The Episcopal Church of Saint Mary, 43 Foreside Road, Falmouth, Maine 04105 / 207-781-3366

Each Called By Name

  • February 7, 2021
  • 10:30 AM

Sermon for 7 February 2021 (Epiphany 5 B)

Offered by Nathan Ferrell at The Episcopal Church of Saint Mary

Texts:             Isaiah 40.21-31; Psalm 147.1-12,21c; Mark 1.29-39

Title:               Each Called By Name

In the Name of our loving, liberating, and life-giving God. Amen.

“Simon’s mother in law was in bed with a fever, and they told Jesus about her at once. He came and took her by the hand and lifted her up. Then the fever left her, and she began to serve them” (Mark 1.30-31).

Why is it that we don’t know her name? Simon Peter’s mother-in-law. All she gets is two brief verses in Mark’s Gospel. And we don’t even know her name.

Is that all we get? For most of us, anyway, for us ordinary people. A few minutes in the sunshine? One brief opportunity to shine on the surface of this planet earth, and even then our name is soon lost and forgotten?

There certainly are others who get far more than one moment to shine in the light of day. Do I even have to mention the name of Tom Brady, that pretty boy? How many Super Bowls has he played in now? Tonight’s will be his tenth…so far?!

Even though I am not a fan (seriously, not a fan at all), it is a remarkable achievement, one not likely to be repeated anytime within this century.

However, we can be assured that God is not impressed by this. But don’t take my word for it! It’s right there in the Psalm we prayed together. “God has no pleasure in the strength of a man” (Psalm 147.11). Which we can faithfully extrapolate to say, God has no pleasure in hands full of Super Bowl rings.

Be that as it may, what about Simon Peter’s mother in law? Why does she get only these two verses in the Bible, and nothing more?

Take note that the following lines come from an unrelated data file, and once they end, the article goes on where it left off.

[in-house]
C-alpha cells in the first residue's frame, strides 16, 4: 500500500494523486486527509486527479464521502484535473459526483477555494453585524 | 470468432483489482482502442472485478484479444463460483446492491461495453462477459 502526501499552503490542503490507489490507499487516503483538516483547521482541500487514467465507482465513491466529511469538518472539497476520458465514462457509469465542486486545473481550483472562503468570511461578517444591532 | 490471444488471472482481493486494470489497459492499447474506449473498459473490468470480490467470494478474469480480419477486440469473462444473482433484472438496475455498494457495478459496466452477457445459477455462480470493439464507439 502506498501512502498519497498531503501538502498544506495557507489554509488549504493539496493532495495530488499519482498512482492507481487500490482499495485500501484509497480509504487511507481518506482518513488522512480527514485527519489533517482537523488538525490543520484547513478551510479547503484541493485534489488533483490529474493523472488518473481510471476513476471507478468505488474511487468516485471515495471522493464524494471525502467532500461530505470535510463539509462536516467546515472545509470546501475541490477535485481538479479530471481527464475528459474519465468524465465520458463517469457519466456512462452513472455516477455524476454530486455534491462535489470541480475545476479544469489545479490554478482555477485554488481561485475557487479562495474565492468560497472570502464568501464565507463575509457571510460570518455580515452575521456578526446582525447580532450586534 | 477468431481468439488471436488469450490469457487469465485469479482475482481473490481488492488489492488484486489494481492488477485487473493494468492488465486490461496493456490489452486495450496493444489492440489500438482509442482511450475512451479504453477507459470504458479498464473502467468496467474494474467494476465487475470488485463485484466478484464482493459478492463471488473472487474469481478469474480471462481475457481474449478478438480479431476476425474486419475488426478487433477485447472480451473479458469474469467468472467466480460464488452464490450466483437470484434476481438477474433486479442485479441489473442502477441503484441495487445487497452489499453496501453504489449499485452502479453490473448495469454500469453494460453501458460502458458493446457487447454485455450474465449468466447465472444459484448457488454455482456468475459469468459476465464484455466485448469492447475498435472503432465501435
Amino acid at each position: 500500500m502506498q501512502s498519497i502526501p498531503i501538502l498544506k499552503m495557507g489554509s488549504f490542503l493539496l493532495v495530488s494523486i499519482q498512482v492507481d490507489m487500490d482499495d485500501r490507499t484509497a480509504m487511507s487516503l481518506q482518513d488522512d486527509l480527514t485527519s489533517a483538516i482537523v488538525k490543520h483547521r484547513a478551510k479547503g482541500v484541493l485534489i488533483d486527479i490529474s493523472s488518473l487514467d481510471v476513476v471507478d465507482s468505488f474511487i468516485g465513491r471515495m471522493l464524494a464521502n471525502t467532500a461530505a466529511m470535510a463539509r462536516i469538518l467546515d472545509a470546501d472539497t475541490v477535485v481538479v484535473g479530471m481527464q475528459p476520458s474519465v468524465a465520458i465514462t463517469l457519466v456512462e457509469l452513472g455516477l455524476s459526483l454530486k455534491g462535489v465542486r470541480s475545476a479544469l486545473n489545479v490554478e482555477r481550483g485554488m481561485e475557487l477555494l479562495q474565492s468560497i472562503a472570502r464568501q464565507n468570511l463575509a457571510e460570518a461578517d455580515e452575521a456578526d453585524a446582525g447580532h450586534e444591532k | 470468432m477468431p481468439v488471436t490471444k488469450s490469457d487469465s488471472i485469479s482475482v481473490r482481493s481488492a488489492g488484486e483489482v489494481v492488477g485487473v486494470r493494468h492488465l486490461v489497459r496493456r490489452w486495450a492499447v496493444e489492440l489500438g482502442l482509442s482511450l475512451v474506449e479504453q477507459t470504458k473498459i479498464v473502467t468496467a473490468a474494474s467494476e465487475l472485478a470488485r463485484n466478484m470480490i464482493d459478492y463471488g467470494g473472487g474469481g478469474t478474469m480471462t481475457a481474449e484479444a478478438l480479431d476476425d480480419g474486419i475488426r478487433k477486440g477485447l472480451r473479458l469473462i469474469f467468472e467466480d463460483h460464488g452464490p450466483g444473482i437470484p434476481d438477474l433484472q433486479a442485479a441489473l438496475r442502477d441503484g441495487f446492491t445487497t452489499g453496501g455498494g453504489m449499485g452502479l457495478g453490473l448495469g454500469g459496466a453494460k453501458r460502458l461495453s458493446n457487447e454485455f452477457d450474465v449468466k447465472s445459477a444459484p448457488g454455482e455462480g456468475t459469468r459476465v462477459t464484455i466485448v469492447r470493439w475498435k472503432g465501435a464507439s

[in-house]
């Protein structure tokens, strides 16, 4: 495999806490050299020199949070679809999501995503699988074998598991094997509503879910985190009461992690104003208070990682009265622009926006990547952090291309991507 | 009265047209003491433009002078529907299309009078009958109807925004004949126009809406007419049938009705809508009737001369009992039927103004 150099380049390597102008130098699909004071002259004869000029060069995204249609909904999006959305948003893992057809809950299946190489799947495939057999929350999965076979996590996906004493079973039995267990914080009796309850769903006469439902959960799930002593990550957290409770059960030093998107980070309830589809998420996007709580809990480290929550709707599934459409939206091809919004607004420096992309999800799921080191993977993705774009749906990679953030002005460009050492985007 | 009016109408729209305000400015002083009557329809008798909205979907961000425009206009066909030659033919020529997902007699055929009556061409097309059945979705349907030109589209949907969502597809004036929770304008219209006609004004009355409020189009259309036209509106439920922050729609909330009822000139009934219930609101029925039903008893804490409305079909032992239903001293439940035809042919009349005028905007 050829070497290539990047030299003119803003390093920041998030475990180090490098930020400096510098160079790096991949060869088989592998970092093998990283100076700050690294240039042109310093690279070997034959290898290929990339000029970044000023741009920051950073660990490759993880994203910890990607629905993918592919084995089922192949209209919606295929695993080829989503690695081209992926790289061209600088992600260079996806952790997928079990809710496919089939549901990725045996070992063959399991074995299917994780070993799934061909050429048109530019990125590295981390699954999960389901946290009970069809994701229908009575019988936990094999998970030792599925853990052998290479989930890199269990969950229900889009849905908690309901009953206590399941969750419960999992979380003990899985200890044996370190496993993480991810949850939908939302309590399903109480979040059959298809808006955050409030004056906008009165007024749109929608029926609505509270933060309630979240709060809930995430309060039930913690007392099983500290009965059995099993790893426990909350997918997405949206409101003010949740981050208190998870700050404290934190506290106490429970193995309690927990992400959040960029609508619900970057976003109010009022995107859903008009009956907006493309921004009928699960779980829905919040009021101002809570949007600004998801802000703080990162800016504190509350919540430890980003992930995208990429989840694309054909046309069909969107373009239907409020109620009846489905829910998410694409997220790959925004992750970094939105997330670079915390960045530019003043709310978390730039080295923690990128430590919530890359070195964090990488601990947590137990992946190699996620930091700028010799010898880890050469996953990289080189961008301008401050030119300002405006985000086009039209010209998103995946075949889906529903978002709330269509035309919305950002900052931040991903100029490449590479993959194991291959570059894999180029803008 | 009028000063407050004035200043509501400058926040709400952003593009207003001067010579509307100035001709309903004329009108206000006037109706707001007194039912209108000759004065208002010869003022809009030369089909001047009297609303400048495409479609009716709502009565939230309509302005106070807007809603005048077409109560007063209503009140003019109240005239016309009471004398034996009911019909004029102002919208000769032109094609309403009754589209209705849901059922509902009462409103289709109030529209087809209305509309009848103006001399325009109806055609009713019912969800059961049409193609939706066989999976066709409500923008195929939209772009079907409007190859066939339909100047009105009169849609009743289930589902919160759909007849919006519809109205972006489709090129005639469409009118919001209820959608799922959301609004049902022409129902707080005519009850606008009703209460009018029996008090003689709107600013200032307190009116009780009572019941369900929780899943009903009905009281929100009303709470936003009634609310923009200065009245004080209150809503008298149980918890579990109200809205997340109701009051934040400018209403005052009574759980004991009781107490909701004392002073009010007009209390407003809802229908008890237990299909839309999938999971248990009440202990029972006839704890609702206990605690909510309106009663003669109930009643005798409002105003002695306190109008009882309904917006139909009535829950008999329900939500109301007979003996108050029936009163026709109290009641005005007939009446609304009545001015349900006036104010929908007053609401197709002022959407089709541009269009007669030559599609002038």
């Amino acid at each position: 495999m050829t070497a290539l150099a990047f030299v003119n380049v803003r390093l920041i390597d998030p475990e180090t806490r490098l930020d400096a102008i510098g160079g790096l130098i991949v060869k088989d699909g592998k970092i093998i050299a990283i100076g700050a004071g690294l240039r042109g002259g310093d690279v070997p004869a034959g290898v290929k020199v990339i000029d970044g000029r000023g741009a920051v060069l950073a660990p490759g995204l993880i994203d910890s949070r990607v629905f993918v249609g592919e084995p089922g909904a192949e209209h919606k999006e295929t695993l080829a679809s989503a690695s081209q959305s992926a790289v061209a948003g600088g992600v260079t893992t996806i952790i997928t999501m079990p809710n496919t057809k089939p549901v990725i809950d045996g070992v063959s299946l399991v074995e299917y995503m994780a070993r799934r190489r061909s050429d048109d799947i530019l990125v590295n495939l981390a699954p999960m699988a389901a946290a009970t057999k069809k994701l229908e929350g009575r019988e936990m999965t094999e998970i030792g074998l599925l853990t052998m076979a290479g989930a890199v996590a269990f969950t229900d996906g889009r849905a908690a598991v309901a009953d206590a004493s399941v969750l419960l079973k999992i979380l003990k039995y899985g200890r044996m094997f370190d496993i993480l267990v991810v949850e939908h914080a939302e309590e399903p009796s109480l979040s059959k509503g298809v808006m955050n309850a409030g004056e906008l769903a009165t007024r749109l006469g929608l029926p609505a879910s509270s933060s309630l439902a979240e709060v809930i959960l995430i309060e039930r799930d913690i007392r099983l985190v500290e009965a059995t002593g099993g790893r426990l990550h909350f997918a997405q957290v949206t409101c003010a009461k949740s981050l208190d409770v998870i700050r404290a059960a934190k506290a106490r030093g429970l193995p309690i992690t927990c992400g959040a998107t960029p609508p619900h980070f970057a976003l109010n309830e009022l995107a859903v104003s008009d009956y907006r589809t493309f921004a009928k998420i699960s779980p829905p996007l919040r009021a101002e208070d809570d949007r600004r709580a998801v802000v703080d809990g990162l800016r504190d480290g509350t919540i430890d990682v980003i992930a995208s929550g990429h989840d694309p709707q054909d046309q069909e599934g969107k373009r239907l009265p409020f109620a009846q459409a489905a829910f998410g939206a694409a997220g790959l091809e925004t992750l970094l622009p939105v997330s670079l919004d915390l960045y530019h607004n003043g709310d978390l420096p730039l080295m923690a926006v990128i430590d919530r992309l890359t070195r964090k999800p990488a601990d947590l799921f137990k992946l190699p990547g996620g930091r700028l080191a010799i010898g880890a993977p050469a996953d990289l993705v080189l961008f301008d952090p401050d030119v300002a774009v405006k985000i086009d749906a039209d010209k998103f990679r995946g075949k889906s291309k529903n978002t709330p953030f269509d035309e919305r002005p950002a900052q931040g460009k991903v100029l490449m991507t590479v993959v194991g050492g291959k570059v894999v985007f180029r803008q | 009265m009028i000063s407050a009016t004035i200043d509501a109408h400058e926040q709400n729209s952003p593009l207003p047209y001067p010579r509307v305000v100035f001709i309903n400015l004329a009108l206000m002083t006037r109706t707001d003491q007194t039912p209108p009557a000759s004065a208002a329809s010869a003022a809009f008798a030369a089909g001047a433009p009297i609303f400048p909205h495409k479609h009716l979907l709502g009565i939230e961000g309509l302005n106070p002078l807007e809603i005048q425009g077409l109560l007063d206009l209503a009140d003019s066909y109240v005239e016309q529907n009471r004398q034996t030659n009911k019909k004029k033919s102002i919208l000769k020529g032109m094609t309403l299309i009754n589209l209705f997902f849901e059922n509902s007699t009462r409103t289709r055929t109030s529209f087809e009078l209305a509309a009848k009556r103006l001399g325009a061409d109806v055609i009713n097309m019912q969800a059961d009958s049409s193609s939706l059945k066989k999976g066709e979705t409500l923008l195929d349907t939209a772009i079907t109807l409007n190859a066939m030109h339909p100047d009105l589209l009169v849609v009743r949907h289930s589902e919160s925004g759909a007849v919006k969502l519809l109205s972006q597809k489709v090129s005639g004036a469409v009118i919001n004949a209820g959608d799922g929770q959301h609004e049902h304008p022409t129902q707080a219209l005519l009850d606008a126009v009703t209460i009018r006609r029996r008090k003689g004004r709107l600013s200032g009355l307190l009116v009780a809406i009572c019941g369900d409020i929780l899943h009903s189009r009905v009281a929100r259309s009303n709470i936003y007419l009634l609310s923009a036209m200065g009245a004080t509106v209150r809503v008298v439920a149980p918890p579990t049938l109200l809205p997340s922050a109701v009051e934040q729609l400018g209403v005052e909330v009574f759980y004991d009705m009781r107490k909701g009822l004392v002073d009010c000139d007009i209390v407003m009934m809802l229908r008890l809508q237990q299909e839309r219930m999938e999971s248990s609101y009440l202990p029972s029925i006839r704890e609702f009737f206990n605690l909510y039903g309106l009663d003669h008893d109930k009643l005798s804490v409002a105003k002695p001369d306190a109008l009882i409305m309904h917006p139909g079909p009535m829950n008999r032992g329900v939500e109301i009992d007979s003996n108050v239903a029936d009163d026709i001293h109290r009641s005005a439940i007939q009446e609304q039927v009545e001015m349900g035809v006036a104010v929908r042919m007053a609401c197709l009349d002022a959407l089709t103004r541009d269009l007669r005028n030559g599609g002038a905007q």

We don’t even know her name, the mother-in-law of Simon Peter, but perhaps we should. Perhaps we should. Perhaps this is a mistake, an oversight made by the Gospel writer that God wants us to notice.

One of the Desert Elders whom I study once remarked that “the root of all evils is forgetfulness” (Anonymous 65). Thank God that this does not refer to ordinary, everyday forgetfulness, because then I would be lost! This elder is thinking primarily of how easily we humans forget God and forget the contingency of our lives, but this is equally true of how we forget about others, and how easily certain people are forgotten.

This week I came across a meditation from Alfred Delp. He was a German Jesuit priest who joined the Resistance against the Third Reich. After the failed assassination attempt on Hitler’s life in 1944, Delp and all in the Resistance were imprisoned and forced to wear handcuffs day and night. While in prison, even with those handcuffs, Delp wrote letters and meditations before he was executed. In one of his meditations on the Lord’s Prayer, he wrote this about the phrase, “Hallowed Be Thy Name”: